So, for this podcast show, we’re going to be talking to a gentleman that really knows his stuff when it comes to how you can invest ethically. And I’ll be introducing you to Patrick in just a moment. So, the title of this show is all around, can ethical investing change the world.
Now, why am I asking this question? I feel that women will be able to make better decisions when it comes to creating financial plans and investing, and looking at their financial future if it meant thinking, “hang on a minute, you could do this and have an impact on people’s well world in the world, not just your children’s” and if they recognised the buying power that they didn’t even know existed.
So, this isn’t just a case of ‘you should invest for your future for 10 years or 20 years. This is ‘you should invest in achieving your long-term objectives, but also could have a positive impact on the planet’. Now, that could mean that we reduce the wealth gap, that women have more money in retirement, we can make better financial decisions, leave jobs earlier, leave partners without feeling the stress that we’ve got no financial backup, and many other reasons.
In this series of ethical investing podcasts, I’m going to introduce you to some super interesting people. Today, we’re going to kick off with Patrick, a wealth management expert.
Rebecca “I’m joined today by the lovely Patrick Thomas. I’ve worked with Patrick for a few years now, and he was top of my list to come and talk to me about ethical investments. Patrick is Head of Environmental and Social Governance investing at Canaccord Genuity. Welcome, Patrick.”
Patrick “Thank you for having me.”
R “I’m looking forward to this; I always learn something new when I talk to you. And you’ve given presentations to a couple of different groups with me.
Now I’ve got a couple of questions we’re going to lead off with, and we’re just going to see where it where we end up. Investing ethically is a subject that is very passionate for you, right? This is something you’ve done for a number of years; obviously, you’re head of a department running it. And so, what got you into this particular area? What interests you personally?”
P “So I think there are two bits of this that really interest me. One, that clearly the world has problems involving sustainability, be that using less carbon, be that having cleaner water, be that having cleaner air, be that having a more sustainable kind of food system. And the important thing is really, that we think that the way to solve those problems is through innovating in ideas that are providing kind of solutions. So how do we get cleaner water? How do we get cleaner air? How do we have a less carbon-intensive world? How can we create more food that is healthier for people while still being kind of tasty? And these are the kinds of questions that always really kind of interested me. And from an investment perspective, it’s a great way of bringing finance and the real world together—so real-world investing for real people.
R “Amazing. And is it right that you still ride your bike to work every day?”
P “Ahh, you know what, I’m not as good as that as I should be. And my wife doesn’t like me riding on the road so much. So, I’m not an everyday bike rider. But I should be really, and I certainly was before it was cool. So, there you go.”
R “I can just imagine. So, what is the future of ethical investing? Do you think the roadmap has changed a lot over the last three years? I think it has quite considerably. So where do you think it’s going to lead?”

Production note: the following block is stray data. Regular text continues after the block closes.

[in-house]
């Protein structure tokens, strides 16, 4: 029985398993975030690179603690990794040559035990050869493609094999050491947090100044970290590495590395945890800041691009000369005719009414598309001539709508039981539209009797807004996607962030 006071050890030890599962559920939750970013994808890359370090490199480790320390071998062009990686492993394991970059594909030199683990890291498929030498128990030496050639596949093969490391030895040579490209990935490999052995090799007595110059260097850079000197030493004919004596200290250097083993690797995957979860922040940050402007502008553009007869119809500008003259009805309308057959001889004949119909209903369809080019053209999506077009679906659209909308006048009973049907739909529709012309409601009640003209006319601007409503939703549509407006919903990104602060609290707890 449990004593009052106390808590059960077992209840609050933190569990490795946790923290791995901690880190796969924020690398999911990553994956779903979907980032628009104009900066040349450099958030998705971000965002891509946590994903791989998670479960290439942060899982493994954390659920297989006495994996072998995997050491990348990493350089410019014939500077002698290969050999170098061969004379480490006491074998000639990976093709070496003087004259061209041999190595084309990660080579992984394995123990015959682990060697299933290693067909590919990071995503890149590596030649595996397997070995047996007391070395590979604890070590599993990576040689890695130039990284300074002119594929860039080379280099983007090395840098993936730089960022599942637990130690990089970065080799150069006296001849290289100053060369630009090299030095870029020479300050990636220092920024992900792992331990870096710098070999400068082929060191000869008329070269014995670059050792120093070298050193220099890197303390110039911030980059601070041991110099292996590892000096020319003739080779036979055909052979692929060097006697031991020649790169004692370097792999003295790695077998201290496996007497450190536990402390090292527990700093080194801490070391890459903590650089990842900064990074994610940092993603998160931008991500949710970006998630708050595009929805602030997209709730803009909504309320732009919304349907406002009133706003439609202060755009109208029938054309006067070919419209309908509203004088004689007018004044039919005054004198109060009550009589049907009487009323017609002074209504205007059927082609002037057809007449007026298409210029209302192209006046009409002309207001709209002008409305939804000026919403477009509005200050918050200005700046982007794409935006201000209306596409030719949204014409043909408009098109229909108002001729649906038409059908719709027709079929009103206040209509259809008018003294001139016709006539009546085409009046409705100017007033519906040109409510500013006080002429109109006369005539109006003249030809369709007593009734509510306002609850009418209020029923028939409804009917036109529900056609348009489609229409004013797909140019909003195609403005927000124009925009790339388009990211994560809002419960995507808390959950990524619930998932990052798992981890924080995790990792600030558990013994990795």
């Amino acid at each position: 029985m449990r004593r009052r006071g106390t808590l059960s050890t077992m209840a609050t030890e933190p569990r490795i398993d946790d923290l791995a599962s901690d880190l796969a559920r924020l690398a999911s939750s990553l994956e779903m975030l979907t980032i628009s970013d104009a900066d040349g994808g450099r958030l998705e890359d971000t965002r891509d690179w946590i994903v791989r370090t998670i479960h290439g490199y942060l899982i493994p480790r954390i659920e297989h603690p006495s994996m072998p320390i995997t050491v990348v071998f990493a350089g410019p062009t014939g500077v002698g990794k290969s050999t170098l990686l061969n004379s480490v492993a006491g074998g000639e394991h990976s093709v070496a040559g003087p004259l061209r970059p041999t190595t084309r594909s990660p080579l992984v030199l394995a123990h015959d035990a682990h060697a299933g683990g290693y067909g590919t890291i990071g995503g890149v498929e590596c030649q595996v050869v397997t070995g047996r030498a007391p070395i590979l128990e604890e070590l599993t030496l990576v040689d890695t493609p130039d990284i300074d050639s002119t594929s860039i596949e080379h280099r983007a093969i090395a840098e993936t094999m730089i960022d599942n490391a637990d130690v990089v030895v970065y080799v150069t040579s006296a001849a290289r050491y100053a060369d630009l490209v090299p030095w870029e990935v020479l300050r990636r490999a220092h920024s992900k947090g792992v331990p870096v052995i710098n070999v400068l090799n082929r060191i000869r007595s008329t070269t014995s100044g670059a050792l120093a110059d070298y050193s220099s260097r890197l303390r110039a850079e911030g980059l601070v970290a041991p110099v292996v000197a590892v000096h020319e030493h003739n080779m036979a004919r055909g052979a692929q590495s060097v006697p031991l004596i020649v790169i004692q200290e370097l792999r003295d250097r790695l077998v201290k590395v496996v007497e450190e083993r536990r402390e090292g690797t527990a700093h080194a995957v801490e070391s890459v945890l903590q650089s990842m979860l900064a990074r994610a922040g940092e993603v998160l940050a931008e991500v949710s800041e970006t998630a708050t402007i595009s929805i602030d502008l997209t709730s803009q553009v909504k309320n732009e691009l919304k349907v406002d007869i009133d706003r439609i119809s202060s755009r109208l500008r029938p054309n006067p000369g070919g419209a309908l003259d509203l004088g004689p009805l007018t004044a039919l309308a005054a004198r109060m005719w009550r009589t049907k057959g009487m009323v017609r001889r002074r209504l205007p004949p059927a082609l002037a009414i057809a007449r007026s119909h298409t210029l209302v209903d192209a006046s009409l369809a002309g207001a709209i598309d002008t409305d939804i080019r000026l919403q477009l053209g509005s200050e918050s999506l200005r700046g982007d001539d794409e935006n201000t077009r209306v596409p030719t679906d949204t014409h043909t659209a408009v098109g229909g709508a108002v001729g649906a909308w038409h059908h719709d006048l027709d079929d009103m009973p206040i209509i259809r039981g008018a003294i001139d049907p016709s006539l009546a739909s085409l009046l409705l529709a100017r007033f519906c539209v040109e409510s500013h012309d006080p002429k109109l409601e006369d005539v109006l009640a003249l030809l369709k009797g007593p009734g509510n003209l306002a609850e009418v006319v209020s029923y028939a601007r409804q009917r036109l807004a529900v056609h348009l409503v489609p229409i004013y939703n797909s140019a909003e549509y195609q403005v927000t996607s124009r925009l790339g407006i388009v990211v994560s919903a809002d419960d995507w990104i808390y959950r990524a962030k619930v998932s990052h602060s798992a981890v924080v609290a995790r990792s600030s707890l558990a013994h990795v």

P “Yeah, so I think the frame of ethical investing has really changed quite substantially. The frame that people used to have in this area was very much this is good, and this is bad type of view of investing. It meant there were some kinds of sectors and companies that were completely out of bounds. But actually, it didn’t do much for the world, and making the world a more sustainable place and making it a better place to live for people.
Yes, avoiding investing in tobacco and weapons is probably a morally good thing to do. But you’ve not made the world better by just your investment not being in that. So actually, we think it’s changing quite substantially in terms of how much of an impact you can have by what you’re investing in, rather than what you’re not investing in.
So, can you invest in companies that are making the air cleaner? And can you invest in companies that are making energy from the sun? Can you invest in alternatives to milk? You can invest in lots of areas that you can positively help the world, rather than just avoiding what’s perceived to be bad. And I think that’s the big shift that the world has started to make in terms of investing. But we’re still very, very early in that journey.”
R “Definitely, I’ve noticed that quite considerably. But with that, what I’m noticing is a lot of buzzwords; a lot of you know ‘we are socially, ethically doing this, and we are doing that’, but to me, it feels a bit fluffy. I don’t’ want to make the sound derogatory, I’m not suggesting they’re greenwashing. But I do feel like how can they really be very clear that the companies that they’re investing in aren’t just ticking a box, so they meet a certain standard, making it okay to sort of say they’re ethical. And there are some good examples of that, for example, I think Microsoft is a fantastic example which you’ve previously given, when I did a talk. It’s really good example because they sort of tick a lot of boxes in terms of their governance. Obviously, they’re a tech company, but you know, they do invest a lot in the US Army. So, when it comes to that impact piece, are the investment firm choosing what computer companies in their funds are ethical or not? What are their standards? And every firm seems to have a different standard. They’re using a lot of different buzzwords; it’s almost like it’s become if you don’t have this sort of ethical piece and you’re not jumping on that bandwagon that then you know you’re not the cut, like you talk about bikers. Biking is the cool thing to do. It just feels a little bit like because it’s the cool thing to do everyone’s doing it. Box ticking.”